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Proof Of Stake Blockchain (Security and 51% stake attack)

Hello everyone,

I was thinking about POS Blockchains because it doesn't waste electricity.

So there is a thing like the 51% stake attack, but what I'm thinking about is how do you even validate this?

 

The person who has the biggest stake mines the block, and the description of POS blockchains says that it's a bad idea to "create a custom block" for example adding 100k coins to your wallet.

 

So how do you ensure that the block is valid and how does the 51% stake attack work? Do you become the blockchain boss and anything you say is instantly valid?

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13 hours ago, BotDamian said:

So how do you ensure that the block is valid

By having multiple validators agree on that block. An example from Ethereum's PoS implementation:

Quote

Attestation

If a validator isn't chosen to propose a new shard block, they'll have to attest to another validator's proposal and confirm that everything looks as it should. It's the attestation that is recorded in the beacon chain rather than the transaction itself.

At least 128 validators are required to attest to each shard block – this is known as a "committee."

The committee has a time-frame in which to propose and validate a shard block. This is known as a "slot." Only one valid block is created per slot, and there are 32 slots in an "epoch." After each epoch, the committee is disbanded and reformed with different, random participants. This helps keep shards safe from committees of bad actors.

If you add a bad block, for example giving yourself 100k coins, other honest actors will say you are lying and you will lose what you staked to pay for it.

 

13 hours ago, BotDamian said:

how does the 51% stake attack work?

You "simply" own 51% of all the coins.

13 hours ago, BotDamian said:

Do you become the blockchain boss and anything you say is instantly valid?

No you have a higher chance of getting chosen to mine a block. It's also not in your interest to attack the network, since you own the majority of it. It's like if you were to own 80% of all the gold in the world, at which point you are super rich, and would then start to attack, slander and whatnot the gold market to make its price plummet to pennies. Another solution is to ditch the offendors and start anew:

Quote

Theoretically, a majority collusion of validators may take over a proof of stake chain, and start acting maliciously. However, (i) through clever protocol design, their ability to earn extra profits through such manipulation can be limited as much as possible, and more importantly (ii) if they try to prevent new validators from joining, or execute 51% attacks, then the community can simply coordinate a hard fork and delete the offending validators’ deposits. A successful attack may cost $50 million, but the process of cleaning up the consequences will not be that much more onerous than the geth/parity consensus failure of 2016.11.25. Two days later, the blockchain and community are back on track, attackers are $50 million poorer, and the rest of the community is likely richer since the attack will have caused the value of the token to go up due to the ensuing supply crunch. That’s attack/defense asymmetry for you.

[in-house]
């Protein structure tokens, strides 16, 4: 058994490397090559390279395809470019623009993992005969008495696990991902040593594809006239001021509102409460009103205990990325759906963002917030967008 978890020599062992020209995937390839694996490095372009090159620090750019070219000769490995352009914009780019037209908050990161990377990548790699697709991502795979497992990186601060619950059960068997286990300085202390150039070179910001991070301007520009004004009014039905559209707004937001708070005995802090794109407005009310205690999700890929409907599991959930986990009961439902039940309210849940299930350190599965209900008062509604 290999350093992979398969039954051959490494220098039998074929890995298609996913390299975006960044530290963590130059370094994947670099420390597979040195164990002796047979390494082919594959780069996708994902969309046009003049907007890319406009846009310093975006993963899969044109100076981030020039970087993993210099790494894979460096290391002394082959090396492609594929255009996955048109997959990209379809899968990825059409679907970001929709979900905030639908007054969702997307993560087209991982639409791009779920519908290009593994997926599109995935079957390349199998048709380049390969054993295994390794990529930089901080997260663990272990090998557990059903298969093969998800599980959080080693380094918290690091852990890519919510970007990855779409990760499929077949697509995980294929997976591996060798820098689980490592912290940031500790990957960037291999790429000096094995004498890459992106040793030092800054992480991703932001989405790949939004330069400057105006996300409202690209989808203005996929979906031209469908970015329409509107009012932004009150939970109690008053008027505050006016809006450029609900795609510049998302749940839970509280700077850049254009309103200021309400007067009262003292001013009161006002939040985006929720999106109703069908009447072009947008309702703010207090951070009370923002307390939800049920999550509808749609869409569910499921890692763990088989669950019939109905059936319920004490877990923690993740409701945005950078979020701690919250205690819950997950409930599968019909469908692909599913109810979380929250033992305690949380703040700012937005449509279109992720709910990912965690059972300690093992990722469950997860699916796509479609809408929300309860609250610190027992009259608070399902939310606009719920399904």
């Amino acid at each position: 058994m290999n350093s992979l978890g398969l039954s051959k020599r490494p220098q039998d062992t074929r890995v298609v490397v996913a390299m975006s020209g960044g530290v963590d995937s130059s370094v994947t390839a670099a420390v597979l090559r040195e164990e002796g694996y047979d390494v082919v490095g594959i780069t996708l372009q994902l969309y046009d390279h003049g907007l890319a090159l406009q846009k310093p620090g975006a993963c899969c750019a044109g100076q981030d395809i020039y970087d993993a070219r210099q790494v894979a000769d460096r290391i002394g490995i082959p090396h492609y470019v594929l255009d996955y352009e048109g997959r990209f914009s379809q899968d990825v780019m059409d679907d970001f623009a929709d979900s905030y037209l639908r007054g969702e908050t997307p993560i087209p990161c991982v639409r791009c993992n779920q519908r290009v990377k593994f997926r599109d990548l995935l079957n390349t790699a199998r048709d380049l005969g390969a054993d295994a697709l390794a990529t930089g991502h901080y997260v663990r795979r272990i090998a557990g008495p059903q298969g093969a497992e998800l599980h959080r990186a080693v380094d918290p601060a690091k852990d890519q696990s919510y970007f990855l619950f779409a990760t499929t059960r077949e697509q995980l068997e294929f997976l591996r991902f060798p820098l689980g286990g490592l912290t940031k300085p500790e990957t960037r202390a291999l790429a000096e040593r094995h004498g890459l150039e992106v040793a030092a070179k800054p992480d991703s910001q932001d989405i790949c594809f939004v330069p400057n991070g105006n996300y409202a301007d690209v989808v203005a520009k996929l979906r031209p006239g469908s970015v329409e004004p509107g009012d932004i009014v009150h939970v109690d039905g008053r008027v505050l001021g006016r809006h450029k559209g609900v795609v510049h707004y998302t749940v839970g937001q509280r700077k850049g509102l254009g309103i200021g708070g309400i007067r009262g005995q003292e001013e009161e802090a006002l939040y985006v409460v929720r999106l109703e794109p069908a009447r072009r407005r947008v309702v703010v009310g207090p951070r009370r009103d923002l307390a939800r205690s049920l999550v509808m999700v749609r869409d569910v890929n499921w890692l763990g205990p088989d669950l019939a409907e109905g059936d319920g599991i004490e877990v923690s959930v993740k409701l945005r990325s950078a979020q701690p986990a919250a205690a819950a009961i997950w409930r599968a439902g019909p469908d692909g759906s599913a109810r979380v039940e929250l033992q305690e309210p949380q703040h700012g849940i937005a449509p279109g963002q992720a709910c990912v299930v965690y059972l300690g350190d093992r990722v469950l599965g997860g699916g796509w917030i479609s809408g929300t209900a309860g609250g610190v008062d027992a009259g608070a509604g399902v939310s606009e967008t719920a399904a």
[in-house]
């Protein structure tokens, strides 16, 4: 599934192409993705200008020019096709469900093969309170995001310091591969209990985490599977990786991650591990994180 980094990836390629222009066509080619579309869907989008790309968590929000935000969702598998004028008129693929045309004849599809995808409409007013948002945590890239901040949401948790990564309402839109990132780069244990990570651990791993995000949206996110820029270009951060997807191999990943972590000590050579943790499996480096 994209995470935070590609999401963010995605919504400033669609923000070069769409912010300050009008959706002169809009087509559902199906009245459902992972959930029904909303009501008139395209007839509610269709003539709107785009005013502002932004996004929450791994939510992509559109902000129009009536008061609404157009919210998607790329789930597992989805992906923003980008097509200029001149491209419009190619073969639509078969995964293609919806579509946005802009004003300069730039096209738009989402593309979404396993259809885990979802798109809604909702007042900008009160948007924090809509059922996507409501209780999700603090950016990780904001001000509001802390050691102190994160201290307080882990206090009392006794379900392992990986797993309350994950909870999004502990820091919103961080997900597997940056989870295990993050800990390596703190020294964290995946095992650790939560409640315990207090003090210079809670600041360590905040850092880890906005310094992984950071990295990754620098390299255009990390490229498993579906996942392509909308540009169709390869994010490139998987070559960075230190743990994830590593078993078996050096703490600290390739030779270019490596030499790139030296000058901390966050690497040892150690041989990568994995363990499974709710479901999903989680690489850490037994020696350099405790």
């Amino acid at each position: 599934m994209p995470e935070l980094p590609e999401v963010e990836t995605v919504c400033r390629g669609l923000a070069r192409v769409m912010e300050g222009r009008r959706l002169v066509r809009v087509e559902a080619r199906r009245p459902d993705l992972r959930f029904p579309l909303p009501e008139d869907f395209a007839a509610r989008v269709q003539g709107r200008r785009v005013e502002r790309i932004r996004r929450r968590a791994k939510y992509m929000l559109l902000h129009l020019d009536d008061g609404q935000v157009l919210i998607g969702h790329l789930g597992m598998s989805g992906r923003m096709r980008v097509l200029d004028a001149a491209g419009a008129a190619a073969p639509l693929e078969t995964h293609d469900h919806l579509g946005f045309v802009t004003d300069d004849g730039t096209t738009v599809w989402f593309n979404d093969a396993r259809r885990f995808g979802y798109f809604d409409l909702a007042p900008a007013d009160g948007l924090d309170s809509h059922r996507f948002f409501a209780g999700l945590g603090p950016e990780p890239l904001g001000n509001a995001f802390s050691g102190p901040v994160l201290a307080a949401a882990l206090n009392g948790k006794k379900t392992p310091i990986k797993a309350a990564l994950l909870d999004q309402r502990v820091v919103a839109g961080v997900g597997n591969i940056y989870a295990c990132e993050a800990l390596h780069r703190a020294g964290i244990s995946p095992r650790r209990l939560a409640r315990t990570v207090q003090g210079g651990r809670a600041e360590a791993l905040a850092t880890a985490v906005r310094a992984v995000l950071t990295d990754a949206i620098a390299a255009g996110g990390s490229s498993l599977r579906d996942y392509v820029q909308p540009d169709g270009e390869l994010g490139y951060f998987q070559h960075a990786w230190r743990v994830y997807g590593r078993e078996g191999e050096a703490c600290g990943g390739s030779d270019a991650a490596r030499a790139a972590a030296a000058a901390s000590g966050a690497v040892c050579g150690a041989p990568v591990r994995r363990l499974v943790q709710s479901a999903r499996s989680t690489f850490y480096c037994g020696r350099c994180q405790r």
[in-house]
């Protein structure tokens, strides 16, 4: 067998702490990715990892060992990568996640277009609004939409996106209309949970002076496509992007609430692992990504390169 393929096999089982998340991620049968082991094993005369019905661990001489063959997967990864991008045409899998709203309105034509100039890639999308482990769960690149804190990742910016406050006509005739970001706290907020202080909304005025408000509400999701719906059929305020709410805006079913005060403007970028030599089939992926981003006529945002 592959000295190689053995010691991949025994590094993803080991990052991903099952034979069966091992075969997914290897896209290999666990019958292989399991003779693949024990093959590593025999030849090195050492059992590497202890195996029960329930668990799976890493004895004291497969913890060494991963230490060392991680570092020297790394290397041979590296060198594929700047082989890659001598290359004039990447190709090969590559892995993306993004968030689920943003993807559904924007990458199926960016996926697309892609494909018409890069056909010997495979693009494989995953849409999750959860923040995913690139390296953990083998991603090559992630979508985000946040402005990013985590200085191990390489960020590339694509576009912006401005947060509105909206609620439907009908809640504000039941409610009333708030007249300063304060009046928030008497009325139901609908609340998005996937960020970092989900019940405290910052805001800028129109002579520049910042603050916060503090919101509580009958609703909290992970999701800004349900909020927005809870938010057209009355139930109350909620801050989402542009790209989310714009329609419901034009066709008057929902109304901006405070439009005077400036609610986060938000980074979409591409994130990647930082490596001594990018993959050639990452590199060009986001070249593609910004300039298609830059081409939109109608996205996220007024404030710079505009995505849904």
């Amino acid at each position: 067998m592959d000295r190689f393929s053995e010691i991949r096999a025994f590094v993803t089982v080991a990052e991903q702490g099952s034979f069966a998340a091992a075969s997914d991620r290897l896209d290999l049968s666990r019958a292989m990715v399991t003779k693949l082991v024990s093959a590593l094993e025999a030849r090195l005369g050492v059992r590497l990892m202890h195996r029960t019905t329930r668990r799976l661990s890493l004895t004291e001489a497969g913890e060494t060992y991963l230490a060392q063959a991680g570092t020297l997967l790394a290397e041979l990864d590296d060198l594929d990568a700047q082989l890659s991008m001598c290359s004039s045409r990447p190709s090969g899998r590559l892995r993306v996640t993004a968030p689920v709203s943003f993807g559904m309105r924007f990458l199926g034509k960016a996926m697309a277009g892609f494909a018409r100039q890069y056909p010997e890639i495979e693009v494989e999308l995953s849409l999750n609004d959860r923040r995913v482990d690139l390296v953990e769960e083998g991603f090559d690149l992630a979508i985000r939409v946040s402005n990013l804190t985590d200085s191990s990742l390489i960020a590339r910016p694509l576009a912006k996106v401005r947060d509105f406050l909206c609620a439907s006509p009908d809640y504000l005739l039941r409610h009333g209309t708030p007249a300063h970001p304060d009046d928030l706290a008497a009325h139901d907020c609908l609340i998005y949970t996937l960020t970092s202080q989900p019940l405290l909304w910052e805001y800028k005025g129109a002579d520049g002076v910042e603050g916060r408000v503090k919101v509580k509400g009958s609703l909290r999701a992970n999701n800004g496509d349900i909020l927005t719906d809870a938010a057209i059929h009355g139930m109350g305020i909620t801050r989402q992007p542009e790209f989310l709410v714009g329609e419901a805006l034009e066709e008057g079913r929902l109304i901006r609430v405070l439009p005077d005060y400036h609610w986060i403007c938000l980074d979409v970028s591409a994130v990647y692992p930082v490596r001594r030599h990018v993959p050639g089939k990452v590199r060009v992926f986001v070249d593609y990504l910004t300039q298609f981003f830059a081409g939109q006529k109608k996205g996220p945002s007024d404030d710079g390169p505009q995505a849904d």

The above should not be taken to mean that unscheduled hard forks will become a regular occurrence; if desired, the cost of a single 51% attack on proof of stake can certainly be set to be as high as the cost of a permanent 51% attack on proof of work, and the sheer cost and ineffectiveness of an attack should ensure that it is almost never attempted in practice.

https://medium.com/@VitalikButerin/a-proof-of-stake-design-philosophy-506585978d51

 

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8 minutes ago, tikker said:

It's like if you were to own 80% of all the gold in the world, at which point you are super rich, and would then start to attack, slander and whatnot the gold market to make its price plummet to pennies.

Which you then use to buy the rest of the gold for pennies and once you own all of the gold you let the market recover.

Remember to quote or @mention others, so they are notified of your reply

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10 minutes ago, Eigenvektor said:

Which you then use to buy the rest of the gold for pennies and once you own all of the gold you let the market recover.

That is true, but in the case of crypto you'll be attacking the very system you need to transfer and deal with the asset in the first place. Once such an attack comes out, the network will be deemed untrustable and either, as Vitalik mentioned, the network will be ditched for a new one, effectively erasing your possessions from existence, or it will collapse as everybody loses faith in it.

 

It is a real risk, but with the plethora of whale watchers and the general apprehensiveness about 51% stuff, whether it is hashrate or coins, I think it'll be hard to do a stealth attack.